On Monday, July 5, 2021, the high court in Tegucigalpa, Honduras convicted Roberto David Castillo, former head of the Desarrollos Energéticos dam company, for the murder of Berta Cáceres. The court ruled that Castillo coordinated, planned, and financed the assassination of Cáceres.
Speaking in Honduras’ Río Blanco in 2013, Berta Cáceres rallied a sea of supporters against the construction of a new hydroelectric dam. She stressed that the joint economic effort, pursued by China’s state-owned Sinohydro company, the World Bank’s International Finance Corporation, and Honduras’s Desarrollos Energéticos company, threatened to disrupt countless communities along the Gualcarque River. The project would not only prevent villagers from accessing water for agricultural and traditional medicines, but signaled the plundering of sacred lands. After lambasting the dam, Cáceres briefly paused to ask her supporters if they understood the risks involved in fighting the powerful interests before them. “Are you sure you want to fight this project,” she asked with intensity, “[because] I will fight alongside you until the end, but are you, the community, prepared?” The captivated crowd instantly raised their hands in support of Cáceres and the forthcoming fight against the imperialist venture. Just three years later, however, Cáceres was brutally murdered in her hometown of La Esperanza in western Honduras.
Such vicious violence and steadfast activism is the subject of Nina Lakhani’s captivating new book Who Killed Berta Cáceres?. Drawing on extensive interviews and legal documents, the investigative reporter paints a stunning picture of a woman who refused to let overwhelming bleakness dampen her spirit. Lakhlani begins by spotlighting Cáceres’ service in the “health brigade” of the Salvadoran Farabundo Martí National Liberation Front (FMLN) during the Cold War. During those bloody years, the young Cáceres witnessed the brutality perpetrated by state security forces. These close encounters with death, according to Lakhani, prompted Cáceres to establish a non-violent political organization in 1993 named the Council of Popular and Indigenous Organizations of Honduras (Consejo Cívico de Organizaciones Populares e Indígenas de Honduras or COPINH). Over the following decades, the group headed the local communities’ resistance against foreign capital. Indigenous activists staged sit-in demonstrations and set up roadblocks to prevent multinational corporations from extracting from their lands. In Lakhani’s engrossing account, Cáceres stands at the center of this movement, as a leader who for years endured death threats and sexual harassment from defenders of the dam.
Yet Lakhani’s work goes beyond documenting Cáceres’s courageous life and tragic death. The journalist makes considerable efforts to highlight resistance across the broader Honduran population. She gestures to solidarity between Lenca activists like Cáceres and Garifuna leaders like Mariam Miranda in opposition to ecological destruction. Moreover, she highlights how campesino (farmer) organizers like Margarita Murillo relentlessly advocated for the rights of women farmers amidst frequent intimidation from security forces. She then reveals how COPINH members like Juan Galindo and William Rodriguez advocated for environmental justice, eventually giving their lives for the cause. In this way, Lakhani offers a corrective to prevailing media narratives that cast Honduras as a “basket-case,” devoid of significant popular resistance. Like Dana Frank in The Long Honduran Night, she portrays 21st-century Honduras from the activist’s perspective, which affords agency to the people.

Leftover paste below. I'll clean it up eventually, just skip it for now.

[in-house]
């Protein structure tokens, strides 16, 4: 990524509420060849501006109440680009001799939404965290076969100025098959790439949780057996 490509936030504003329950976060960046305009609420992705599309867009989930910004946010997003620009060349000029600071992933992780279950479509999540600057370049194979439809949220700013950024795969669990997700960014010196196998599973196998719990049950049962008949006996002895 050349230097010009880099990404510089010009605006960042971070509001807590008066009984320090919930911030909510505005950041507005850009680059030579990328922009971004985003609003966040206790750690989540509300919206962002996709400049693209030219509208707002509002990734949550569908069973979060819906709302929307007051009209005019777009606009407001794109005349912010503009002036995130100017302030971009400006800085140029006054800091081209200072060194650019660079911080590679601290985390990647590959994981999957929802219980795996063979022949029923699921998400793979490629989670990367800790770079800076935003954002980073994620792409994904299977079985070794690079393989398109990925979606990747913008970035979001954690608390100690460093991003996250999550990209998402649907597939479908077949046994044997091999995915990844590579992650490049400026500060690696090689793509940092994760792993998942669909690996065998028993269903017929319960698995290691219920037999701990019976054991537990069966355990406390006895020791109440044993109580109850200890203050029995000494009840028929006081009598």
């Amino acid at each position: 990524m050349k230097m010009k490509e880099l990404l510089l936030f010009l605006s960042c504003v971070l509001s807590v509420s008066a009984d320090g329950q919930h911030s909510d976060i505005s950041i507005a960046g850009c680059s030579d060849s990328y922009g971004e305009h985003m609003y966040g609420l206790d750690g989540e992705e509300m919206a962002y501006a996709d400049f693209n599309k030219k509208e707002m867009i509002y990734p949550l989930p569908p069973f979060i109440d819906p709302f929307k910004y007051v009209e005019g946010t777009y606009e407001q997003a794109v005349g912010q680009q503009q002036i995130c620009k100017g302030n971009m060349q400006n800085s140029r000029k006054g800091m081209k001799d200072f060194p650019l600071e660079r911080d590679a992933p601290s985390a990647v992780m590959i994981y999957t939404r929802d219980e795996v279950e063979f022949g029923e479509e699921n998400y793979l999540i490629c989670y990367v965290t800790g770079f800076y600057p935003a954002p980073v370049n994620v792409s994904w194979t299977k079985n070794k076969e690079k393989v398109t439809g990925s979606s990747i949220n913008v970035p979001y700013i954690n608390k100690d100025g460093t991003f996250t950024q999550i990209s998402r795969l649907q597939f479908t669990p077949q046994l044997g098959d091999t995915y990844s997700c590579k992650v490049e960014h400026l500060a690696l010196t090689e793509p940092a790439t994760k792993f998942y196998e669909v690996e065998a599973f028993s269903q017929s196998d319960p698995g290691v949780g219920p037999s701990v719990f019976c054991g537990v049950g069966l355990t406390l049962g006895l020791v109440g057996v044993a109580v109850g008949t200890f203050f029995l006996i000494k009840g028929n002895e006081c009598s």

Additionally, Lakhani repeatedly reflects on the role of the U.S. in promoting disruptive policies across Central America. She criticizes the Washington Consensus for advocating free-market policies at Honduran communities’ expense. She excoriates former Secretary of State Hillary Clinton, in particular, for legitimizing a 2009 military coup that deposed democratically elected President Manuel Zelaya. While Lakhani highlights the violent repression that emerged from the coup’s ashes, she keeps her focus on the activists. She foregrounds Cáceres’ opposition to Clinton who knew “what was going to happen in Honduras” and who authorized the “meddling of North America in our country.” In doing so, the journalist showcases the Lenca activist’s acute awareness of the web of power relations she operated within. Such rich analysis casts Cáceres as a symbol of Honduras: a decent woman caught in a quagmire of self-serving interests.
In essence, Lakhani offers an incisive and impassioned account of the life and death of an incredible activist. Employing meticulous research, including an interview with Cáceres herself, she unveils how Honduran organizers continually fight for their lands in the face of unrelenting threats. She invites readers to recognize the ongoing battle for human rights in Honduras and the human costs of multinational corporations’ plunder. In this way, Lakhani shows that to answer “Who Killed Berta Cáceres?” we must go beyond investigating individual perpetrators. We must also interrogate how corporate quests for profit can corrupt governments and render human life expendable.
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